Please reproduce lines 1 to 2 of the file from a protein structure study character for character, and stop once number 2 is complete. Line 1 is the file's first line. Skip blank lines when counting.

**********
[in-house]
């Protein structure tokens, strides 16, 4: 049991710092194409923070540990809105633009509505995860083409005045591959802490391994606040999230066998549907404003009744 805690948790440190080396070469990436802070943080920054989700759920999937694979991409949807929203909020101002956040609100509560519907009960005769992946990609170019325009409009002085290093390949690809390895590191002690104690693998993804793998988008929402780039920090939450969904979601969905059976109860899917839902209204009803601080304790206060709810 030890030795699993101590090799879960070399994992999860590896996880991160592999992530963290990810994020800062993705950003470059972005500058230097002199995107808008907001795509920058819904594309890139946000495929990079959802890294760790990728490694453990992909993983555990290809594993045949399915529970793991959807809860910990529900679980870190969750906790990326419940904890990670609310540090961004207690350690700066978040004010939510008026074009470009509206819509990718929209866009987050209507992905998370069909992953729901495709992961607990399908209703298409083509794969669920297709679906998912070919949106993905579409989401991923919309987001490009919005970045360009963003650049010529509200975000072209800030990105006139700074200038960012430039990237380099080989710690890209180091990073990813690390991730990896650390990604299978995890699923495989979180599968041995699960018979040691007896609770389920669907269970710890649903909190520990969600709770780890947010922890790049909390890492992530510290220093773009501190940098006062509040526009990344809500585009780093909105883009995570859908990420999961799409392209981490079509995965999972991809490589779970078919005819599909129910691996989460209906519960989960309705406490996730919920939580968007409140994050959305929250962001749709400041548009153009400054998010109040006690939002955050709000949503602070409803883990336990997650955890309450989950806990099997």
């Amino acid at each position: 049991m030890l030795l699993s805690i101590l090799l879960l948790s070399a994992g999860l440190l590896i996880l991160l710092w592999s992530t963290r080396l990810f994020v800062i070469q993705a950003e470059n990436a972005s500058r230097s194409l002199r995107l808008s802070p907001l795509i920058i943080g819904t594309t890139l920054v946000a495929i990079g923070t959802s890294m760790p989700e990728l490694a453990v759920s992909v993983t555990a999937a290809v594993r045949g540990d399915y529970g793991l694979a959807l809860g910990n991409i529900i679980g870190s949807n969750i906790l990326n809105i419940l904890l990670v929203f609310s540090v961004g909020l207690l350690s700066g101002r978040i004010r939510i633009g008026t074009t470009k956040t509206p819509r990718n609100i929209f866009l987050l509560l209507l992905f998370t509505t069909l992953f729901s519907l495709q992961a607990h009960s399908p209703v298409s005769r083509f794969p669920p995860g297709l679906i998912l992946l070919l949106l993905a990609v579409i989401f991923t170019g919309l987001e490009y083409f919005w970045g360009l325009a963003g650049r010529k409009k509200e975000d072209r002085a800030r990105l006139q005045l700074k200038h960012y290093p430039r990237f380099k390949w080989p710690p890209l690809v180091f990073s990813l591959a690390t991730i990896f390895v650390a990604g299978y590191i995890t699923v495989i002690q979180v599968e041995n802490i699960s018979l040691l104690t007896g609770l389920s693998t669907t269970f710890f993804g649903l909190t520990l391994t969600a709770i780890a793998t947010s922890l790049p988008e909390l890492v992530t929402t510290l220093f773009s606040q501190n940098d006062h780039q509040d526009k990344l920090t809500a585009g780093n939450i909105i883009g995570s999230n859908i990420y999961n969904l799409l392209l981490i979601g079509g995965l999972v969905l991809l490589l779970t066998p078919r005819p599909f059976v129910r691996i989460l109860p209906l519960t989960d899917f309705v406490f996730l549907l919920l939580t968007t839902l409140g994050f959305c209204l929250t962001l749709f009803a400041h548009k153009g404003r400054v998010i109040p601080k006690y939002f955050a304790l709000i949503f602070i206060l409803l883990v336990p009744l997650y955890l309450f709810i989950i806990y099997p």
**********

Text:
[in-house]
């Protein structure tokens, strides 16, 4: 049991710092194409923070540990809105633009509505995860083409005045591959802490391994606040999230066998549907404003009744 805690948790440190080396070469990436802070943080920054989700759920999937694979991409949807929203909020101002956040609100509560519907009960005769992946990609170019325009409009002085290093390949690809390895590191002690104690693998993804793998988008929402780039920090939450969904979601969905059976109860899917839902209204009803601080304790206060709810 030890030795699993101590090799879960070399994992999860590896996880991160592999992530963290990810994020800062993705950003470059972005500058230097002199995107808008907001795509920058819904594309890139946000495929990079959802890294760790990728490694453990992909993983555990290809594993045949399915529970793991959807809860910990529900679980870190969750906790990326419940904890990670609310540090961004207690350690700066978040004010939510008026074009470009509206819509990718929209866009987050209507992905998370069909992953729901495709992961607990399908209703298409083509794969669920297709679906998912070919949106993905579409989401991923919309987001490009919005970045360009963003650049010529509200975000072209800030990105006139700074200038960012430039990237380099080989710690890209180091990073990813690390991730990896650390990604299978995890699923495989979180599968041995699960018979040691007896609770389920669907269970710890649903909190520990969600709770780890947010922890790049909390890492992530510290220093773009501190940098006062509040526009990344809500585009780093909105883009995570859908990420999961799409392209981490079509995965999972991809490589779970078919005819599909129910691996989460209906519960989960309705406490996730919920939580968007409140994050959305929250962001749709400041548009153009400054998010109040006690939002955050709000949503602070409803883990336990997650955890309450989950806990099997």